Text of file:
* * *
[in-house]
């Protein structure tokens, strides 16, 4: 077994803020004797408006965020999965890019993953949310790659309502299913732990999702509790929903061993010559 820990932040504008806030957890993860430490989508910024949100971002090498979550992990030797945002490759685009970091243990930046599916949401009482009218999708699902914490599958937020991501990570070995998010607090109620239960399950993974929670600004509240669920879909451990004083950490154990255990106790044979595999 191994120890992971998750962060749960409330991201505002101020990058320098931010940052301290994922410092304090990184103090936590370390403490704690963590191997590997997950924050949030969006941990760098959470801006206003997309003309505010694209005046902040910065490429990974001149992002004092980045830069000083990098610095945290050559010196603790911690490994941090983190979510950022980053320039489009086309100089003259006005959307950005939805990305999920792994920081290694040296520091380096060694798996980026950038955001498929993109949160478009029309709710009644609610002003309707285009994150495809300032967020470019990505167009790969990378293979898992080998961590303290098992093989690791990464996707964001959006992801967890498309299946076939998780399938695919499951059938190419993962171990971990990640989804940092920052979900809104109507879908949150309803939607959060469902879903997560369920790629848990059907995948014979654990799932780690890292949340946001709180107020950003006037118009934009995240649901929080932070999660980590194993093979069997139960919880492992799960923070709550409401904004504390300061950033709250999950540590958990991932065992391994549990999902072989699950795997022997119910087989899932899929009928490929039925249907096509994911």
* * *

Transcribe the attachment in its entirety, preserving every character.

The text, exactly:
[in-house]
């Protein structure tokens, strides 16, 4: 077994803020004797408006965020999965890019993953949310790659309502299913732990999702509790929903061993010559 820990932040504008806030957890993860430490989508910024949100971002090498979550992990030797945002490759685009970091243990930046599916949401009482009218999708699902914490599958937020991501990570070995998010607090109620239960399950993974929670600004509240669920879909451990004083950490154990255990106790044979595999 191994120890992971998750962060749960409330991201505002101020990058320098931010940052301290994922410092304090990184103090936590370390403490704690963590191997590997997950924050949030969006941990760098959470801006206003997309003309505010694209005046902040910065490429990974001149992002004092980045830069000083990098610095945290050559010196603790911690490994941090983190979510950022980053320039489009086309100089003259006005959307950005939805990305999920792994920081290694040296520091380096060694798996980026950038955001498929993109949160478009029309709710009644609610002003309707285009994150495809300032967020470019990505167009790969990378293979898992080998961590303290098992093989690791990464996707964001959006992801967890498309299946076939998780399938695919499951059938190419993962171990971990990640989804940092920052979900809104109507879908949150309803939607959060469902879903997560369920790629848990059907995948014979654990799932780690890292949340946001709180107020950003006037118009934009995240649901929080932070999660980590194993093979069997139960919880492992799960923070709550409401904004504390300061950033709250999950540590958990991932065992391994549990999902072989699950795997022997119910087989899932899929009928490929039925249907096509994911």